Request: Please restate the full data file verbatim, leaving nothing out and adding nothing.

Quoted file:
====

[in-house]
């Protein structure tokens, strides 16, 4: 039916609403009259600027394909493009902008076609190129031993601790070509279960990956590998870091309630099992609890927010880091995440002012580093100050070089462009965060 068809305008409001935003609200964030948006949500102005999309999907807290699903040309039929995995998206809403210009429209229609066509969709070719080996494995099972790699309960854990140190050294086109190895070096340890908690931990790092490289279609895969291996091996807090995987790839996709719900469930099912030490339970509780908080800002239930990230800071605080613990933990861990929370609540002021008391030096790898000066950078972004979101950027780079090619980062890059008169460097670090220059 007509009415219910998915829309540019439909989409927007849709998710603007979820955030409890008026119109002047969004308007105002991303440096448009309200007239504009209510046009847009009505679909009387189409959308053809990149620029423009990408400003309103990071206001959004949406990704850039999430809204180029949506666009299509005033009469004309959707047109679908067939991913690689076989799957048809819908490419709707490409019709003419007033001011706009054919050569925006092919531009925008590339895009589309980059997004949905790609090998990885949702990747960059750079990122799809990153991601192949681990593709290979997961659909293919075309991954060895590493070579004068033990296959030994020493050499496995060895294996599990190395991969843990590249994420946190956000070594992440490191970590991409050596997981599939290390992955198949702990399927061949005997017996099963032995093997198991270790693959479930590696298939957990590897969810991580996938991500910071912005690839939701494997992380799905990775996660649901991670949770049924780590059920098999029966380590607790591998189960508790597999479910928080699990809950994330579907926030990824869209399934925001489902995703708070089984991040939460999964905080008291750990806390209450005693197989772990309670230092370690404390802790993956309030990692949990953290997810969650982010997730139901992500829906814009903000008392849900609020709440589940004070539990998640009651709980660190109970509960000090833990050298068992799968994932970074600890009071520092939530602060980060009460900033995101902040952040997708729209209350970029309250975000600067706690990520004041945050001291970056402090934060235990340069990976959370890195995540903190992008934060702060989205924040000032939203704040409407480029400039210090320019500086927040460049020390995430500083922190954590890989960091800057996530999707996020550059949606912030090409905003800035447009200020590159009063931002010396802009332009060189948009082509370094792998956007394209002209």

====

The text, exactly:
[in-house]
């Protein structure tokens, strides 16, 4: 039916609403009259600027394909493009902008076609190129031993601790070509279960990956590998870091309630099992609890927010880091995440002012580093100050070089462009965060 068809305008409001935003609200964030948006949500102005999309999907807290699903040309039929995995998206809403210009429209229609066509969709070719080996494995099972790699309960854990140190050294086109190895070096340890908690931990790092490289279609895969291996091996807090995987790839996709719900469930099912030490339970509780908080800002239930990230800071605080613990933990861990929370609540002021008391030096790898000066950078972004979101950027780079090619980062890059008169460097670090220059 007509009415219910998915829309540019439909989409927007849709998710603007979820955030409890008026119109002047969004308007105002991303440096448009309200007239504009209510046009847009009505679909009387189409959308053809990149620029423009990408400003309103990071206001959004949406990704850039999430809204180029949506666009299509005033009469004309959707047109679908067939991913690689076989799957048809819908490419709707490409019709003419007033001011706009054919050569925006092919531009925008590339895009589309980059997004949905790609090998990885949702990747960059750079990122799809990153991601192949681990593709290979997961659909293919075309991954060895590493070579004068033990296959030994020493050499496995060895294996599990190395991969843990590249994420946190956000070594992440490191970590991409050596997981599939290390992955198949702990399927061949005997017996099963032995093997198991270790693959479930590696298939957990590897969810991580996938991500910071912005690839939701494997992380799905990775996660649901991670949770049924780590059920098999029966380590607790591998189960508790597999479910928080699990809950994330579907926030990824869209399934925001489902995703708070089984991040939460999964905080008291750990806390209450005693197989772990309670230092370690404390802790993956309030990692949990953290997810969650982010997730139901992500829906814009903000008392849900609020709440589940004070539990998640009651709980660190109970509960000090833990050298068992799968994932970074600890009071520092939530602060980060009460900033995101902040952040997708729209209350970029309250975000600067706690990520004041945050001291970056402090934060235990340069990976959370890195995540903190992008934060702060989205924040000032939203704040409407480029400039210090320019500086927040460049020390995430500083922190954590890989960091800057996530999707996020550059949606912030090409905003800035447009200020590159009063931002010396802009332009060189948009082509370094792998956007394209002209």